It is official: Stephen Strasburg has been shut down.
According to Mark Zuckerman of Nats Insider, Washington Nationals manager Davey Johnson decided to shut down the ace of his staff, effective immediately. Stephen Strasburg pitched only 3.0 innings in his most recent start on Friday against the Marlins, giving up 5 ER.
It was Stephen's third outing of five innings or less in his last 10 starts, and the fourth start during the same period in which he surrendered four or more earned runs.
But as Johnson explained to Zuckerman, the exact timing of Strasburg's shutdown had more to do with the pitcher's mental state than any physical concerns:
He's had a great year. I know what he's going through for the past couple weeks. The media hype on this thing has been unbelievable. I feel it's hard for him -- as it would be [for] anybody -- to get mentally, totally committed in a ballgame. And he's reached his innings limit that was set two years ago, so we can get past this and talk about other things for a change.
After Friday's start, Strasburg's inning total reached 159.1, just shy of the 160-inning limit that Johnson alluded to. After 28 starts, Stephen will finish the season 15-6 with a 3.16 ERA and 197 strikeouts.
Since Stephen Strasburg will pitch no more during the 2012 season, no matter how long it lasts for the Washington Nationals, it is now appropriate to look to next season, when Strasburg will pitch again for the first time.
So, will the Washington Nationals FINALLY let Stephen Strasburg off his leash in 2013?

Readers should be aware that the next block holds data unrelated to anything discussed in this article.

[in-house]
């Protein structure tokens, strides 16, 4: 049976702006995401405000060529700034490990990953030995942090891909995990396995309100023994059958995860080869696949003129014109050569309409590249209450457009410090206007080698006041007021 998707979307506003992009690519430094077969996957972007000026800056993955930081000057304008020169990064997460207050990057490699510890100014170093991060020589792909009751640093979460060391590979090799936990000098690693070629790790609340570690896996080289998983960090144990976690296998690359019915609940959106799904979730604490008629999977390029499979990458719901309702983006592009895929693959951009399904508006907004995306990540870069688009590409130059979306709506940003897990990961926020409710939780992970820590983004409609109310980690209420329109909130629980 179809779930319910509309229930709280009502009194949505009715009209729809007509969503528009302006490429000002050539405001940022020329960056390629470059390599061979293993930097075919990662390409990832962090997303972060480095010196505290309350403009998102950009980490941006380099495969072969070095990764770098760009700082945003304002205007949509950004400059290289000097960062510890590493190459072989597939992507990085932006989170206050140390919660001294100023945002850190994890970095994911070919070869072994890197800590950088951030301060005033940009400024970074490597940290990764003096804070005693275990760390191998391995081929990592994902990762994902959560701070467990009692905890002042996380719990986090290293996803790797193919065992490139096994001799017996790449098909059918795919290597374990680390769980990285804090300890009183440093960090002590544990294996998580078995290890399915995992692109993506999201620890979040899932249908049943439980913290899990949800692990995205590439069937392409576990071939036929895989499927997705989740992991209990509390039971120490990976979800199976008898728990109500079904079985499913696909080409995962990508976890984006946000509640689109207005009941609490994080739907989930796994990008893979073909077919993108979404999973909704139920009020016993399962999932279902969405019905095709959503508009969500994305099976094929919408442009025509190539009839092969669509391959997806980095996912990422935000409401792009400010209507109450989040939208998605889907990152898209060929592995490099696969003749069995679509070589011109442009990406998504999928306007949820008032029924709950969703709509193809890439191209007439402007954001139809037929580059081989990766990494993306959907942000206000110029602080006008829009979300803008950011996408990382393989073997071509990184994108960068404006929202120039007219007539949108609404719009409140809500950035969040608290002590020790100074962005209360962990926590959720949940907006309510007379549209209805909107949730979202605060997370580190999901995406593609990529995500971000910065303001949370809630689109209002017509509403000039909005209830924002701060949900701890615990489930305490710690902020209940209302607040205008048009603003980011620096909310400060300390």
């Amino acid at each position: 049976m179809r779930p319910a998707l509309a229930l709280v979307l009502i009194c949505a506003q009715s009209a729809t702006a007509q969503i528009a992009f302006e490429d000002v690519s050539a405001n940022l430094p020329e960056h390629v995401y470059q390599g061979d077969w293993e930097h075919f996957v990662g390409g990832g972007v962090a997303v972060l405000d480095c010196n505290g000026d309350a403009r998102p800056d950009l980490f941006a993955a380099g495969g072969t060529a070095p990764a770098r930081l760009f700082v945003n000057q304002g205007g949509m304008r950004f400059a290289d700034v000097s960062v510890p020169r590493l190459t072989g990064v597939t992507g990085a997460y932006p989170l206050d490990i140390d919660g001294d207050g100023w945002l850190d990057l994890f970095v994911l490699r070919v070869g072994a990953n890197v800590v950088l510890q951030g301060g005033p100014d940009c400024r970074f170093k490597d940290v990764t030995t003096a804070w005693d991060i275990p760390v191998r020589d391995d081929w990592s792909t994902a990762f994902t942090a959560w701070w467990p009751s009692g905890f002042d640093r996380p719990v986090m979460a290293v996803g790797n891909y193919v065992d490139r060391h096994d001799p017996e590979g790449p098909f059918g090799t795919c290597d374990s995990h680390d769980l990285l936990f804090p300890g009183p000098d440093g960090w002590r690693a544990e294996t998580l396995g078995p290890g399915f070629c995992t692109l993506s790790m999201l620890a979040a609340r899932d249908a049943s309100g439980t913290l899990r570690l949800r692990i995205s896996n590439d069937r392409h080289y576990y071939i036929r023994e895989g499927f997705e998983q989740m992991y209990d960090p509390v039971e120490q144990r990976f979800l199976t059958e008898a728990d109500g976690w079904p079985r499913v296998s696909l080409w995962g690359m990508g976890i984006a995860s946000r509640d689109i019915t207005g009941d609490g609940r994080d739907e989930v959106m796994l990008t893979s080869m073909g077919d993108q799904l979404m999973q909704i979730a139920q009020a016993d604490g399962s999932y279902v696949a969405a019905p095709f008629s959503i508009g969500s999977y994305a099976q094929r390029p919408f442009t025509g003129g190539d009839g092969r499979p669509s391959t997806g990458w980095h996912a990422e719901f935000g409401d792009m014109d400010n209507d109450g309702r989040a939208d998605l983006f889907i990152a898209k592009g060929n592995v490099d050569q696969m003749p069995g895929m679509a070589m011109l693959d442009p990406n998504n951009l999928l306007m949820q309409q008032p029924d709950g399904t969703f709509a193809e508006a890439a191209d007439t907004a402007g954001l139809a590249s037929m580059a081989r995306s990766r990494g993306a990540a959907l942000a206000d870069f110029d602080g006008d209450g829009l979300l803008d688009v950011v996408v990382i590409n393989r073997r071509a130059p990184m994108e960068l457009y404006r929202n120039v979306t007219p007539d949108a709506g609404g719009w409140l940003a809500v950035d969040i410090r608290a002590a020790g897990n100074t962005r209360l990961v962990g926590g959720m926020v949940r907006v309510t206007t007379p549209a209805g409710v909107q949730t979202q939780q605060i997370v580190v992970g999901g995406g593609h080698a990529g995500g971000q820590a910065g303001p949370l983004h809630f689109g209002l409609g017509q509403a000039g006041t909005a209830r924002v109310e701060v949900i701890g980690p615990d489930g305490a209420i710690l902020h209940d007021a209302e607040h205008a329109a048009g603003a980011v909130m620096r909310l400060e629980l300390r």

First of all, calm down.
Second of all, yes. The Nationals will absolutely let Stephen Strasburg off his leash in 2013.
Look no further than how the team handled the recovery from Tommy John surgery of another starting pitcher in their rotation, Jordan Zimmermann. After his start on July 18, 2009, Jordan Zimmermann was diagnosed with a torn Ulnar Collateral Ligament (UCL) and like Strasburg, his rookie year was ended prematurely by the identical injury.
Zimmermann slowly recovered from the serious injury, which had been career-ending before the revolutionary surgery which bears the name of its first patient, long-time pitcher Tommy John. Despite pitching 16 more seasons after the operation for a total of 26 seasons in the big leagues, Tommy John was still a little disappointed with the results:
When they operated on my arm, I asked them to put in a Koufax fastball. They did, but it turned out to be Mrs. Koufax.
After undergoing Tommy John surgery in the summer of 2009, Zimmermann did not pitch again in the major leagues until Aug. 26 of the following year, and his first full year back in the majors was 2011. During that season, Zimmermann was subject to the same innings limit that Strasburg was subject to this season. Of course, with a little less fanfare.
And now, looking ahead to Strasburg's 2013 season, we can look at Zimmermann's workload and performance with and without the innings limit to project Strasburg's performance next year.
Jordan Zimmermann threw 161.1 innings in 2011, and was shut down after his 26th start on Aug. 28. He finished with a record of 8-11 and a 3.18 ERA, to go with 124 strikeouts and only 31 walks. Jordan had an opponent's batting average of .251 and a 1.15 WHIP.
This season, Zimmermann has thrown 171.1 innings in 28 starts. He currently has a 10-8 record with a 2.99 ERA, 131 strikeouts and 34 walks. Opponents are batting .251 against Jordan, and he has a 1.15 WHIP.
Comparing Zimmermann's numbers during last season and this season proves that the inning limit is an effective means of rehabilitation from Tommy John surgery. Jordan's strikeouts and walks are comparable, his opponent's batting average and WHIP are identical, and his win-loss record and ERA have improved.
If Jordan had carried too large of a load last season and further damaged his reconstructed elbow, he would not have seen these positive results this season.
And now that the Washington Nationals have shut down Stephen Strasburg, he can expect to see a similar progression next season.
That is a scary proposition for hitters. Stephen Strasburg may be a young pup at 24, but once the Washington Nationals let him off the leash, he can finally become the lead dog of the National League.
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